It is important for mature businesses to avoid catastrophic mistakes. Recovering from a huge business loss at 55 years of age is much more challenging than it is when one is 30. It is ugly to grow broke no matter how old you are, but at 55 there is simply not enough time to recover. Here are some rules for and ideas for staying active and focused in your business.

1. Go back a few years and compare business profits and expectations. There is a lot of anxiety out there; don’t let your fears talk you into things being worse than they are. Work at solving the problem but put things in perspective. The good old days may not be as good as you remember and today, not as bad as it seems.

2. Don’t see your business as your hobby or boredom solution. Try skydiving or something. This does not mean you can’t enjoy working and the thrill of the hunt, but good business is about practicing the basics.

3. Be a good leader and make progressive, well-thought-out decisions. As your companies mature you will naturally become friends with some employees but protect the whole package. If you are lonely, adopt a dog.

4. Target personal work projects that are satisfying and results oriented. As businesses mature, we tend to push more paper, take care of problems, etc. Such activities are not as gratifying as selling or the satisfaction of completing a complicated job. If you enjoyed the day to day battle, get back into it.

5. Find some youth in your business. Young folks can be too dumb to know better. Try to have at least one or two young people who are excited and moving along.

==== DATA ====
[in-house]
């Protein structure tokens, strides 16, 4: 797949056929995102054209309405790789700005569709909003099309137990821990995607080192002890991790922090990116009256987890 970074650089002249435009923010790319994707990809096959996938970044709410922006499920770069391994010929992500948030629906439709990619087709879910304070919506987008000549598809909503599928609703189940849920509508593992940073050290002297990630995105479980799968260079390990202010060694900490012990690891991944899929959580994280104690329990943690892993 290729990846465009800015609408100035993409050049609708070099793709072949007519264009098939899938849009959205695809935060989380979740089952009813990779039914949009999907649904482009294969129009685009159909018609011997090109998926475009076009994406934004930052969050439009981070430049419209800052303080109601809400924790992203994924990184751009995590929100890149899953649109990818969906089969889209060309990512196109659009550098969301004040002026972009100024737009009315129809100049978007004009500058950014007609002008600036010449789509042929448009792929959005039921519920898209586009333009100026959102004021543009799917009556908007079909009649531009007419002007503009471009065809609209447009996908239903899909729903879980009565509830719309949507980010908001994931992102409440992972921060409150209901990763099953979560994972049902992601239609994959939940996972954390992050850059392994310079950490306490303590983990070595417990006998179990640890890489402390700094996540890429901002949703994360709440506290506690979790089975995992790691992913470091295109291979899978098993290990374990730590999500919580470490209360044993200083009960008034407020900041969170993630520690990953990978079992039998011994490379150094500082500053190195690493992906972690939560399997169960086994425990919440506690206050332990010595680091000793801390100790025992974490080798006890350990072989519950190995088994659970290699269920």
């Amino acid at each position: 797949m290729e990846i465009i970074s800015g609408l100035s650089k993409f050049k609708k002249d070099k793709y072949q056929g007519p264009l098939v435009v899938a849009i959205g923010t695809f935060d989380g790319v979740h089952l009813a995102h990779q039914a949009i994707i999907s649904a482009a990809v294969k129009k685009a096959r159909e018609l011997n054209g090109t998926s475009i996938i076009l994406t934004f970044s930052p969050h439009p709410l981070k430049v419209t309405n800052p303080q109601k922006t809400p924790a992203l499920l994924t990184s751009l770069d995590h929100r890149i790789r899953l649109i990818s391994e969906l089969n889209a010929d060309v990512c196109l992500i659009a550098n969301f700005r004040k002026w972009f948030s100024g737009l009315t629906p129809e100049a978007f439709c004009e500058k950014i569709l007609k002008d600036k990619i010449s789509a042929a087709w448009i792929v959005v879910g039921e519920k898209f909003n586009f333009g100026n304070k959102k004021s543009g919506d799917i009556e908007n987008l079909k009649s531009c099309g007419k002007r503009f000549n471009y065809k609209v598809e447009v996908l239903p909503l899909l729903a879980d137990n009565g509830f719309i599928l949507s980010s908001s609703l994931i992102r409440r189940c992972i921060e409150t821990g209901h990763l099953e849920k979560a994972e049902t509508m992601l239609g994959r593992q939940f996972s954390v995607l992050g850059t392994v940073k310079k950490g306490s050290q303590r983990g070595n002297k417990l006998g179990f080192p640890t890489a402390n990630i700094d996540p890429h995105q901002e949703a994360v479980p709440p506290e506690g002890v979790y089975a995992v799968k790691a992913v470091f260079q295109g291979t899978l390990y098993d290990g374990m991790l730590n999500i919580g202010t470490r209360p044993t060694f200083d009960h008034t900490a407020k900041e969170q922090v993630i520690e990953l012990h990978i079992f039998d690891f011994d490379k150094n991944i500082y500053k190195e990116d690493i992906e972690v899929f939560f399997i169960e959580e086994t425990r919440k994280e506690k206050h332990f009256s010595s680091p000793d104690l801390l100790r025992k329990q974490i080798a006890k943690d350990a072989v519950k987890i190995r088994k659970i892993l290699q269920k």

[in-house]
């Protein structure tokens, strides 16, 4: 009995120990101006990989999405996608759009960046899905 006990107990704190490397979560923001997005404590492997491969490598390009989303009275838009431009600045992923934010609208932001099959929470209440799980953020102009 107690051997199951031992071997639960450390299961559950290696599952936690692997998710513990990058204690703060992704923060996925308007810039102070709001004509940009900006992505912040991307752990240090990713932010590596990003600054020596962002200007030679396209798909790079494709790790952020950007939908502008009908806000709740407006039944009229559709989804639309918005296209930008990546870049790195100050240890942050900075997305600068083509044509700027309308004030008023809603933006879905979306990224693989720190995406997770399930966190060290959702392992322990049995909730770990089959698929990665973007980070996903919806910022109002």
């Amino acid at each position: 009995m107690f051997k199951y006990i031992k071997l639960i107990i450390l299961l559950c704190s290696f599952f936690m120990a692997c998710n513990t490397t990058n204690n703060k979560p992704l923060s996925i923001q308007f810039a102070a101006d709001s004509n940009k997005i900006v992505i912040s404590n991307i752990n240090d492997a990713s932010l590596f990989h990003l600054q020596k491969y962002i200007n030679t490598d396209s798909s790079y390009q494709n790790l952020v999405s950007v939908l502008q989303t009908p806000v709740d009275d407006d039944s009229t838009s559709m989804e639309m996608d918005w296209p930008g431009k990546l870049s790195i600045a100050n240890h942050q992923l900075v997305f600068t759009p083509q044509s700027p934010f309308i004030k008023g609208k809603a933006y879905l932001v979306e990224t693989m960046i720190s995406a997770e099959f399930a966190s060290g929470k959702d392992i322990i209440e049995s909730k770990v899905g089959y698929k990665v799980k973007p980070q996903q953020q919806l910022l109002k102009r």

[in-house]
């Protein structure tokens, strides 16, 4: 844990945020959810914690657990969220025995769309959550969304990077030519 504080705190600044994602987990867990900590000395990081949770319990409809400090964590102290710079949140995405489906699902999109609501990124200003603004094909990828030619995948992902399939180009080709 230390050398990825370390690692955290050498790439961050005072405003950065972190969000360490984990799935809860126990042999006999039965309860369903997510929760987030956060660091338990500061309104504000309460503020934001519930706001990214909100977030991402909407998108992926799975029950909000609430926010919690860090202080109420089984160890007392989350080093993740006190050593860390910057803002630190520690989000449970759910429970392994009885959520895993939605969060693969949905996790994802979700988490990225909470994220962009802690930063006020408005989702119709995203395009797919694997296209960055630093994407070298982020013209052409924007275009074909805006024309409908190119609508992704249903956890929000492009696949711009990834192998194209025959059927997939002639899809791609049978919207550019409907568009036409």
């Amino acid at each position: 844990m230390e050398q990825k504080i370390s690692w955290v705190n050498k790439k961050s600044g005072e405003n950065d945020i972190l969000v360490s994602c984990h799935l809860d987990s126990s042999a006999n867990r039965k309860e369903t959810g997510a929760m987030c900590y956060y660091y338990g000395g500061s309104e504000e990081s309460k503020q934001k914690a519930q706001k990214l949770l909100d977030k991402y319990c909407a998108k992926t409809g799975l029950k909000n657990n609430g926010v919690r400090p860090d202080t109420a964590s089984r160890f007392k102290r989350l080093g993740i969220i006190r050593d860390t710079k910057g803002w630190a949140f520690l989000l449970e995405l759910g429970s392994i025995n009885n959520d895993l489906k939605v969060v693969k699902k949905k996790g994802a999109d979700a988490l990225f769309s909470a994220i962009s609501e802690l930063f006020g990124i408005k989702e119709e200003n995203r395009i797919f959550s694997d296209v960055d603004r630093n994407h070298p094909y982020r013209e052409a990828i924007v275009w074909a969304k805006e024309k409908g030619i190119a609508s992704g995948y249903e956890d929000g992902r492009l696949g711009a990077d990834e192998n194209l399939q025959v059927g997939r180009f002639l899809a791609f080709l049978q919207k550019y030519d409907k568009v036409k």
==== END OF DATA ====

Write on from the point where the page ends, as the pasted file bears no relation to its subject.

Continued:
6. Help a smaller contractor or newer contractor. Funny how this shows you where you came from and helps you focus on the basics.

7. Don’t let the “bull hockey” get to you. As we age, our “bull hockey” meter has a shorter fuse. We all have employee, customer, regulatory, weather or whatever issues. Try to minimize and accept these issues as part of business.

9. Avoid old farts. We tend to hang around with people our own age and, frankly, as folks get older they tend to bitch and moan. You are who you associate with. Bitching with cronies rarely solves the problem and can really cause you to get bad advice. To hear things at some industry meetings, it is a wonder we have not all committed suicide.

10. Work on a balanced life. When working, make it meaningful, not just putting in time. Don’t pretend to do important things and waste time. When working, work hard and when away from work playing, play hard.

 If business was easy, everyone would do it. Focus on the fun parts of your business while having the discipline and efficiency to quickly do the things you don’t enjoy. Life is not practice. Choose to enjoy what you do and be good at it.